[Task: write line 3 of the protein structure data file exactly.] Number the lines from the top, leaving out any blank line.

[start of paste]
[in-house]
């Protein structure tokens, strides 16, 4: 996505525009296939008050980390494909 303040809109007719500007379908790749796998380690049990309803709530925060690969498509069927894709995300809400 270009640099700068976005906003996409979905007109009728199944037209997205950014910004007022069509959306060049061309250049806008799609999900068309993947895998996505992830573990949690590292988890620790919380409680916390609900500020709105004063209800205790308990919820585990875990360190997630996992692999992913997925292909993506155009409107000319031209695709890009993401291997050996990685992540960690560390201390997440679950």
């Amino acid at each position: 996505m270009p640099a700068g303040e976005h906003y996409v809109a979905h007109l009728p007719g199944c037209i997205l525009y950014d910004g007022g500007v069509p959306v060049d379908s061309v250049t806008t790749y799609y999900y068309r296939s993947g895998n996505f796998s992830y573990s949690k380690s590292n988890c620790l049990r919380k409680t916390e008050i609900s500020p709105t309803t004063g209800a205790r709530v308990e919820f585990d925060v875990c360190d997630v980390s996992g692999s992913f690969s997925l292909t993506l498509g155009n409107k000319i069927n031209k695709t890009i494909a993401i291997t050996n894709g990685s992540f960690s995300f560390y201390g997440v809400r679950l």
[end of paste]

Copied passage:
């Amino acid at each position: 996505m270009p640099a700068g303040e976005h906003y996409v809109a979905h007109l009728p007719g199944c037209i997205l525009y950014d910004g007022g500007v069509p959306v060049d379908s061309v250049t806008t790749y799609y999900y068309r296939s993947g895998n996505f796998s992830y573990s949690k380690s590292n988890c620790l049990r919380k409680t916390e008050i609900s500020p709105t309803t004063g209800a205790r709530v308990e919820f585990d925060v875990c360190d997630v980390s996992g692999s992913f690969s997925l292909t993506l498509g155009n409107k000319i069927n031209k695709t890009i494909a993401i291997t050996n894709g990685s992540f960690s995300f560390y201390g997440v809400r679950l």